Why Cashews Must Be Steamed Before They're Packaged

With their rich and creamy taste, it's hard to just eat one (or, let's face it, even a handful) of cashews. But you might not know that before you even open the can, they have been highly treated to ensure they are safe to eat.

The name cashew applies to the tree (which is part of the sumac family), the cashew apple (which is used to make everything from juice to jam), and the drupe (as cashews are not technically nuts, but seeds). The tree is native to tropical regions like Brazil and India, where the cashew is grown commercially. And besides being tasty as a dry, salty snack, which is how Western countries primarily eat cashews, in South America and Southeastern Asia, the seed is a significant part of the cuisine — think cashew chicken, curry with cashews, or Brazil's sweet cajuzinhos. 

However, before cashews can be transformed into cashew-coconut rice or cashew butter ball cookies, they have to go through the multiple steps of harvesting, drying, roasting, and steaming just to be consumable. 

Treated for your safety

Cashews require a lot of work to get from tree to table. After being handpicked, the cashew nuts are separated from the apples and sun-dried. Next, the dried fruits are roasted, causing the outer shells to be shed and a harmful resin to be eliminated. Then, the inner shells are manually extracted, followed by an additional heating of the kernels so the coating on the cashew seed is removed.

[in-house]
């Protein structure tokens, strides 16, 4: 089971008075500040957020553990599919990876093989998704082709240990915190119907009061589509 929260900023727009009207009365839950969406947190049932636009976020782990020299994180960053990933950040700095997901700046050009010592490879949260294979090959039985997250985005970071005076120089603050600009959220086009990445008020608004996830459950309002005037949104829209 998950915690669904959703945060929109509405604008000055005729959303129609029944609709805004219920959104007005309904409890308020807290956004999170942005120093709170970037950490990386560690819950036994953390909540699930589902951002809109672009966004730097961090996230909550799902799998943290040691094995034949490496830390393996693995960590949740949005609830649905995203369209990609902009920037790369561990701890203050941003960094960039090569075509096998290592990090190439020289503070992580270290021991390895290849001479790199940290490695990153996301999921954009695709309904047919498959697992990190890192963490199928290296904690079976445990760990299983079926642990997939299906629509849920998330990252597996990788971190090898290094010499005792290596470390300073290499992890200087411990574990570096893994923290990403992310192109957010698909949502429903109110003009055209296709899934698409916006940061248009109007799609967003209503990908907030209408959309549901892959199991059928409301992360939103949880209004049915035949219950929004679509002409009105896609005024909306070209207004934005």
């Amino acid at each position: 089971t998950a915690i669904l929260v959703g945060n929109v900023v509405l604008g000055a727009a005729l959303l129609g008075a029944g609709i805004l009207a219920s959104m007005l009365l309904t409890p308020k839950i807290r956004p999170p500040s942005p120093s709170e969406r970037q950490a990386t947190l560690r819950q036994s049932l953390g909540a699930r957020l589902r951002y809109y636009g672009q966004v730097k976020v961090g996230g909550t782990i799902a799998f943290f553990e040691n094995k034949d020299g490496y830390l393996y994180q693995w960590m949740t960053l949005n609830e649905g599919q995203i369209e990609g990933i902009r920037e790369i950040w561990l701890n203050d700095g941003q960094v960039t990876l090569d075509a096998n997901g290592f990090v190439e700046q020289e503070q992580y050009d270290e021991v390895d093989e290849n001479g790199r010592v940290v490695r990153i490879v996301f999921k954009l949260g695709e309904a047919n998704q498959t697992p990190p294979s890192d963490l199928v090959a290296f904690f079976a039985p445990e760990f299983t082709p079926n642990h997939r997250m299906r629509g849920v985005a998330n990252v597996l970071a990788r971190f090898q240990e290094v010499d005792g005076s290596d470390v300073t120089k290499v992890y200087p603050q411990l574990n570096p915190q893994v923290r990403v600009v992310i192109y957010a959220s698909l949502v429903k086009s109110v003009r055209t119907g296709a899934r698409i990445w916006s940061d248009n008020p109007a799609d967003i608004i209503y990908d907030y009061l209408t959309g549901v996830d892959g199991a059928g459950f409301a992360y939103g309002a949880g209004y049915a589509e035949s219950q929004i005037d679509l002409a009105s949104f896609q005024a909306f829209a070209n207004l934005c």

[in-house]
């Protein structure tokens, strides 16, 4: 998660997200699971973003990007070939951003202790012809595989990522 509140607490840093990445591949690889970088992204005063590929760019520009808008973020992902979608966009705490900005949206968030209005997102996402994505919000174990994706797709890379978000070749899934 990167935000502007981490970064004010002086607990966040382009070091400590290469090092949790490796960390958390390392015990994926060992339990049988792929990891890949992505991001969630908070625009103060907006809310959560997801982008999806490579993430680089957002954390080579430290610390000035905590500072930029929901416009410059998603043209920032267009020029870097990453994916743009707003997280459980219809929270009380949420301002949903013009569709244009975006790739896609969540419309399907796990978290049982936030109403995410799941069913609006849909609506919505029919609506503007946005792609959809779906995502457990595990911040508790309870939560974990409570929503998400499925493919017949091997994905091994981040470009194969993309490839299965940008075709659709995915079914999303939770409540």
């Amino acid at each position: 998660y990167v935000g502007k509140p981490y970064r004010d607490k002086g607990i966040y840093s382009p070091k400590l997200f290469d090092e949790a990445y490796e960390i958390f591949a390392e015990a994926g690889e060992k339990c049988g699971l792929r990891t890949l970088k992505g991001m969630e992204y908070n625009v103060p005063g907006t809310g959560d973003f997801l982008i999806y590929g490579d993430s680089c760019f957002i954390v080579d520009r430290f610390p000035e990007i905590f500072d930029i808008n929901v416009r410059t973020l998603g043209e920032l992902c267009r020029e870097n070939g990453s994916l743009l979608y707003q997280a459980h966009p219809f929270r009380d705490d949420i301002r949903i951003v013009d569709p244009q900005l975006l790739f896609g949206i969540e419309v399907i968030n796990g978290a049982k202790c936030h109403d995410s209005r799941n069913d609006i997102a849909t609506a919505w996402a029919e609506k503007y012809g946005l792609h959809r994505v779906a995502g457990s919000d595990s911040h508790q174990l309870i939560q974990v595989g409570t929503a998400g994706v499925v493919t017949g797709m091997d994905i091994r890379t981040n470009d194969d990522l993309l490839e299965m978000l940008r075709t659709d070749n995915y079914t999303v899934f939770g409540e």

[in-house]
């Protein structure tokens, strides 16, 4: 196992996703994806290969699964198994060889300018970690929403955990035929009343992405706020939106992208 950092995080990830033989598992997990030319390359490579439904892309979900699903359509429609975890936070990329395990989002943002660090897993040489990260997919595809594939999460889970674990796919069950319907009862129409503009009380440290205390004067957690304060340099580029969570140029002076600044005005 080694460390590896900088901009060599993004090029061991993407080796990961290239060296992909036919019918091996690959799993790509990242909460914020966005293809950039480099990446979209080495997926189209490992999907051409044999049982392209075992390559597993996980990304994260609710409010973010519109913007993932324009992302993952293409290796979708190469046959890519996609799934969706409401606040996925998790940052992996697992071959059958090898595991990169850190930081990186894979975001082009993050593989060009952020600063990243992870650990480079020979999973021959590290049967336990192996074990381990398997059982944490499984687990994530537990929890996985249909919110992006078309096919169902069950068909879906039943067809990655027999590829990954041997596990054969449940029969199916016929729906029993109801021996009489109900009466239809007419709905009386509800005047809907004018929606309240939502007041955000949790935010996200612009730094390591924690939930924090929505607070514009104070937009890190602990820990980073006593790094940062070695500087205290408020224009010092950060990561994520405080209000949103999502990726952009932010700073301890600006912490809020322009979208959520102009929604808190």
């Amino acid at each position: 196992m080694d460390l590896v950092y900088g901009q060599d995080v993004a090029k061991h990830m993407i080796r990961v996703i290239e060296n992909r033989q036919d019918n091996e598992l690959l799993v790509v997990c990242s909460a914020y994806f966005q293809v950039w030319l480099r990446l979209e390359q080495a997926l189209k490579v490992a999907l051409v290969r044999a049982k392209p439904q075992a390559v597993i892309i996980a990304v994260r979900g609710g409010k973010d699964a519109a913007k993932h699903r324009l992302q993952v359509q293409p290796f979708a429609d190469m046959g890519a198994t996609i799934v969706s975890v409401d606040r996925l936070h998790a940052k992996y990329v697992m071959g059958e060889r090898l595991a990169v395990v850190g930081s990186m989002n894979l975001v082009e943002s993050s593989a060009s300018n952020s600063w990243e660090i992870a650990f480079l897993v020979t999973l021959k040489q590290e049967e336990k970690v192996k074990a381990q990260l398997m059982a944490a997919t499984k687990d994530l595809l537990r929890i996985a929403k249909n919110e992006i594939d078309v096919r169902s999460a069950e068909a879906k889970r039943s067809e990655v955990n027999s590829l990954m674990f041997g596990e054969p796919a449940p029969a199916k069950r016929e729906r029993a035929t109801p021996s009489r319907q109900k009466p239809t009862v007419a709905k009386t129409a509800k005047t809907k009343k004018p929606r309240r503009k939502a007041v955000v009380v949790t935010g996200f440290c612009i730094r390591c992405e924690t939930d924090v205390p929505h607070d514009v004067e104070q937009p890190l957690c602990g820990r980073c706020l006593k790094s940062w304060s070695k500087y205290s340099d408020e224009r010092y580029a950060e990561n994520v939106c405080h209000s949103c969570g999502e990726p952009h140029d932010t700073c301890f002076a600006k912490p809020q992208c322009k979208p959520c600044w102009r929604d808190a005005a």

If all of this work is not done, cashews can make a person sick. The shells on the cashews, according to The Culture Trip contain anacardic acid, which can cause an upset stomach (and can even be deadly if consumed in large amounts), as well as severe skin irritation. A further production step of roasting or steaming is done to the cashews, which eliminates the chemical urushiol — the oil also found in poison ivy, which induces an allergenic response in most people.

If it's made it to the grocery store, you don't need to worry, as the nuts have already been treated to remove the shell and the concomitant urushiol. So labels like "raw" and "roasted" shouldn't send up any red flags, as they've already been heated twice before being sold — the first time to remove the shell and again to add color and flavor.

Now that you know all the steps it takes to make cashews edible, you'll probably never see this "nut" the same way again!